Chemo-immunotherapy in the PD-L1 TPS<50% population

In approaching the advanced NSCLC patient population with PD-L1 TPS<50%, the KEYNOTE-189 data have been hugely impactful. This phase III clinical trial randomly assigned untreated metastatic non-squamous NSCLC patients to receive carboplatin and pemetrexed plus pembrolizumab or carboplatin and pemetrexed alone. In the entire study population, the HR for OS was 0.49 (p<0.001) [4]. Remarkably, depth of the HR persisted across PD-L1 expression cut-offs, with a HR for OS of 0.59 in patients with no PD-L1 expression, 0.55 in patients with PD-L1 TPS≥1–49%, and 0.42 in patients with PD-L1 TPS≥50% – all profoundly statistically significant.

A similar study in patients with metastatic squamous NSCLC, KEYNOTE-407, randomly assigned patients to carboplatin and paclitaxel/nab-paclitaxel, with or without pembrolizumab.  An interim analysis demonstrated a HR for OS of 0.64 in the entire population, which remained significant in patients with PD-L1 TPS<1% (HR=0.61), PD-L1 TPS≥1–49% (HR=0.57), and PD-L1 TPS≥50% (HR=0.64) [5].  Together, these KEYNOTE studies establish a chemo-immunotherapy approach in patients with advanced NSCLC and PD-L1 TPS<50%.

The question central to the interpretation of the KEYNOTE data is how PD-L1 should be used in personalizing immunotherapy treatment in the first-line setting

Chemo-immunotherapy in the PD-L1 TPS≥50% population

The larger issue relates to the potential added benefit of combining chemotherapy with immunotherapy over immunotherapy alone in the PD-L1-overexpressing population (PD-L1≥50%).  In the KEYNOTE-189 patient population, the response rate to combined chemotherapy plus pembrolizumab was 61.4%, as opposed to 44.8% with pembrolizumab alone in KEYNOTE-024 [2,4]. These data suggest the combined approach is superior from the stand point of achieving tumor shrinkage, which is particularly useful in patients with large symptomatic tumor burdens. 

However, when considering the data in terms of survival, the 12-month OS rate with chemotherapy plus pembrolizumab was 69.2%; the median OS was not reached after 10.5 months of follow-up. This is on par with pembrolizumab alone in the same patient population that achieved a 12-month OS rate of 70.3%, and a median OS that has not been reached after 19 months of follow-up.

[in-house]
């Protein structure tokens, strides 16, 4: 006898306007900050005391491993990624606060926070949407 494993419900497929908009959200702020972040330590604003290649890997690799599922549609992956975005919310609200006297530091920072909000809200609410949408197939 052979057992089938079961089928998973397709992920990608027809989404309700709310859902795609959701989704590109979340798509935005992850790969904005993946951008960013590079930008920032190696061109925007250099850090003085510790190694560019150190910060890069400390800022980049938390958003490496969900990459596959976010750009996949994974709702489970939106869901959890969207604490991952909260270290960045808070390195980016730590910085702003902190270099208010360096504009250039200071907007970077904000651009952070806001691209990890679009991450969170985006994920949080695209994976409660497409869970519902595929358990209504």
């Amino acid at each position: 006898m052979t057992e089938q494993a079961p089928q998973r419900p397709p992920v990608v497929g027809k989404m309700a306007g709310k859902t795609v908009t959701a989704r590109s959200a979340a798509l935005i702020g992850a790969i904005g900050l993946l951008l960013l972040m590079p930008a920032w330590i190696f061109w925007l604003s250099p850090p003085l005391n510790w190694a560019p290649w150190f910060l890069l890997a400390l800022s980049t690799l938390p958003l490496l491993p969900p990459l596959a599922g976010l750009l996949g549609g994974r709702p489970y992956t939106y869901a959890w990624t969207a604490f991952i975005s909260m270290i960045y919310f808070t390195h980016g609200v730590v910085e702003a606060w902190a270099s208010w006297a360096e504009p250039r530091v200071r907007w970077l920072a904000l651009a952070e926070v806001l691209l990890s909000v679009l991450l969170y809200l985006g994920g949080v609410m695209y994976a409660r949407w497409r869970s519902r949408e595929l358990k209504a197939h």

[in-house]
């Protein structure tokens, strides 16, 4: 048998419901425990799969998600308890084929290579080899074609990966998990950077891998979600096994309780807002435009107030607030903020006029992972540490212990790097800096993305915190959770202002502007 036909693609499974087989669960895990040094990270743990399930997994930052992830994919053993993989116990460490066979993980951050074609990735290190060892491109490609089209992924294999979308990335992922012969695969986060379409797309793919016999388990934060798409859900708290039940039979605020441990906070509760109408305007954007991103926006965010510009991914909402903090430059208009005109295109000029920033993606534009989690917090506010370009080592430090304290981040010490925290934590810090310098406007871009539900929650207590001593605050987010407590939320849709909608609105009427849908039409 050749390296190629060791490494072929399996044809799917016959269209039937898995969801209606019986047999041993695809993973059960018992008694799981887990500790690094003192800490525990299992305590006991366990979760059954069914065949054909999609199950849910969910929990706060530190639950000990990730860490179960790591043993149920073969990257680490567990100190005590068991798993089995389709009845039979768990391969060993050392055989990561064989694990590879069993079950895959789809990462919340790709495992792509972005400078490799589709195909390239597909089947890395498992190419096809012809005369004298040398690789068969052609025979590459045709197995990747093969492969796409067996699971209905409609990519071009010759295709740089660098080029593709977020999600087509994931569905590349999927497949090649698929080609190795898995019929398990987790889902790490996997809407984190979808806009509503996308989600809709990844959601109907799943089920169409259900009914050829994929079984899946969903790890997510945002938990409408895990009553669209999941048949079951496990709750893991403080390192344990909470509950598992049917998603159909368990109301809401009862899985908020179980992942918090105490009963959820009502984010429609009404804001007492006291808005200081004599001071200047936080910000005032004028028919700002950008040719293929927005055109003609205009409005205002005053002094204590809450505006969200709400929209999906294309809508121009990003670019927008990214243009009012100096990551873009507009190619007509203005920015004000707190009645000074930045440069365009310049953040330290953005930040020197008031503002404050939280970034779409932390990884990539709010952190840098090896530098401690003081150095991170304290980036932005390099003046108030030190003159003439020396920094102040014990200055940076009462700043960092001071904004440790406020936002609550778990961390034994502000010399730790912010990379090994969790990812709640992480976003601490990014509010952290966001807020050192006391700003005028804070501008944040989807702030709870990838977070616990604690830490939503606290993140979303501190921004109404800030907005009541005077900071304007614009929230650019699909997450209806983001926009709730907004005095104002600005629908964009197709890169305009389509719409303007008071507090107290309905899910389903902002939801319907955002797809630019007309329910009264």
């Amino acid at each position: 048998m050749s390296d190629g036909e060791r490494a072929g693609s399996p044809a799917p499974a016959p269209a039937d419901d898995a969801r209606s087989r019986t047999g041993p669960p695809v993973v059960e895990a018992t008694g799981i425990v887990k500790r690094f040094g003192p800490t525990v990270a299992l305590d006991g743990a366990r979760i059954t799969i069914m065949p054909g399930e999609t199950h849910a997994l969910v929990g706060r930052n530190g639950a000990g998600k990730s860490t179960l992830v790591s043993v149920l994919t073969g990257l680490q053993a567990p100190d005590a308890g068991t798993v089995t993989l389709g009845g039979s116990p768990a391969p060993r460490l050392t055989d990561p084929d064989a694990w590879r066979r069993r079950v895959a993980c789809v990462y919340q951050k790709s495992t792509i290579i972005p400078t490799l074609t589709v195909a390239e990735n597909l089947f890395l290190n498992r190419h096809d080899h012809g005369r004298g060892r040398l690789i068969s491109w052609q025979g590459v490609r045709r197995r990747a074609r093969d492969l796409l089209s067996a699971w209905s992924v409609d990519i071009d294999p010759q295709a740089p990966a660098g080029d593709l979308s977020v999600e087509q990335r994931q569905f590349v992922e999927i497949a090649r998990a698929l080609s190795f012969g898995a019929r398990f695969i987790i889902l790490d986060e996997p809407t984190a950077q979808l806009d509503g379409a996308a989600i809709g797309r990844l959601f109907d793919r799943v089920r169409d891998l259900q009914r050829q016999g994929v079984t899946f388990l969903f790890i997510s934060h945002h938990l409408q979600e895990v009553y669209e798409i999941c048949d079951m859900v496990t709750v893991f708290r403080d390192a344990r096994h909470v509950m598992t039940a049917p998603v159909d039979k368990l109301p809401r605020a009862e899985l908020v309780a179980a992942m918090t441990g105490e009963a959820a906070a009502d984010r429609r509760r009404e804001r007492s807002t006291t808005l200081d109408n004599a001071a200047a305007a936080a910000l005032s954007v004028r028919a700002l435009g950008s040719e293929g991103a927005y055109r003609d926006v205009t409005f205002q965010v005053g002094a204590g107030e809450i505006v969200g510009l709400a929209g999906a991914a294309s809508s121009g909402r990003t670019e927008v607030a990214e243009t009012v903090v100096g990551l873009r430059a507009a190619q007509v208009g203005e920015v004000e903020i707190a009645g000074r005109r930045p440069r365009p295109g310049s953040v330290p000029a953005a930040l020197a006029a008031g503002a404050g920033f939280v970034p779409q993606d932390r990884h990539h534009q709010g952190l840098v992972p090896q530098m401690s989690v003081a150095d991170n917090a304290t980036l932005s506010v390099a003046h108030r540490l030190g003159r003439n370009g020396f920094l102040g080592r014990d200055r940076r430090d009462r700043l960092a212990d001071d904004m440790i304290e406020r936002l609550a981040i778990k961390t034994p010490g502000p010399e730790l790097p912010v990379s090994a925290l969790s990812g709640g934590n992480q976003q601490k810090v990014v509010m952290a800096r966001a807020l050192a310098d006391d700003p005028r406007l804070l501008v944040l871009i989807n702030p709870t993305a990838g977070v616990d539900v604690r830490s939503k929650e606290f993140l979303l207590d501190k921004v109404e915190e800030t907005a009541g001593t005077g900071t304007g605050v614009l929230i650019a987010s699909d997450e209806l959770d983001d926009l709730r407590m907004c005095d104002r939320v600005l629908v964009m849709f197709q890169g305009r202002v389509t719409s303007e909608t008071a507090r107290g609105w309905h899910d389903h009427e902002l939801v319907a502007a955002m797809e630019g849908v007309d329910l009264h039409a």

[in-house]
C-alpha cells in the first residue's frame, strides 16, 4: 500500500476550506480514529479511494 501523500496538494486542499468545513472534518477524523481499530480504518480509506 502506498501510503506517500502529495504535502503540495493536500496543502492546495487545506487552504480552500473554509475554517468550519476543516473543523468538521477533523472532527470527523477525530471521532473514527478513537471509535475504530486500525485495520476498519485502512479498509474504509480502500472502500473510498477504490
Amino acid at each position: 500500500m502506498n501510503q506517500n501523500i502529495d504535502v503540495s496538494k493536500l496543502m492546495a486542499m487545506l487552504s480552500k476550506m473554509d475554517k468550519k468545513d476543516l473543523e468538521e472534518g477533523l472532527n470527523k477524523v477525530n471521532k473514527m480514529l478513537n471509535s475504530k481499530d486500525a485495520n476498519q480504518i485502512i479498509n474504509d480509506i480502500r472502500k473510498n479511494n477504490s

Single-agent immunotherapy also spares the toxicities of platinum-based chemotherapy and preserves the possibility of adding or sequencing chemotherapy at the time of progression on single-agent immunotherapy. Adding or sequencing chemotherapy at the time of pembrolizumab failure will be studied in closer detail in the proposed ECOG 5163 clinical trial. Unless longer follow-up of KEYNOTE-189 demonstrates a higher plateau in overall survival than KEYNOTE-024, single-agent immunotherapy remains a standard of care in this patient population.

Conclusions

Three of the four randomized, phase III clinical trials discussed above have been presented in the last 6 months. This has resulted in unprecedented shifts in standard-of-care practice in a short timeframe. The question central to the interpretation of these data is how PD-L1 should be used in personalizing immunotherapy treatment in the first-line setting. While it may be tempting based on the KEYNOTE-042 data to prescribe single-agent pembrolizumab to patients with any level of PD-L1 positivity, this approach should be reserved for patients with high PD-L1-expressing tumors.

​​​​​​​Liza Villaruz is a member of the Academic Thoracic Oncology Medical Investigator’s Consortium’ (ATOMIC)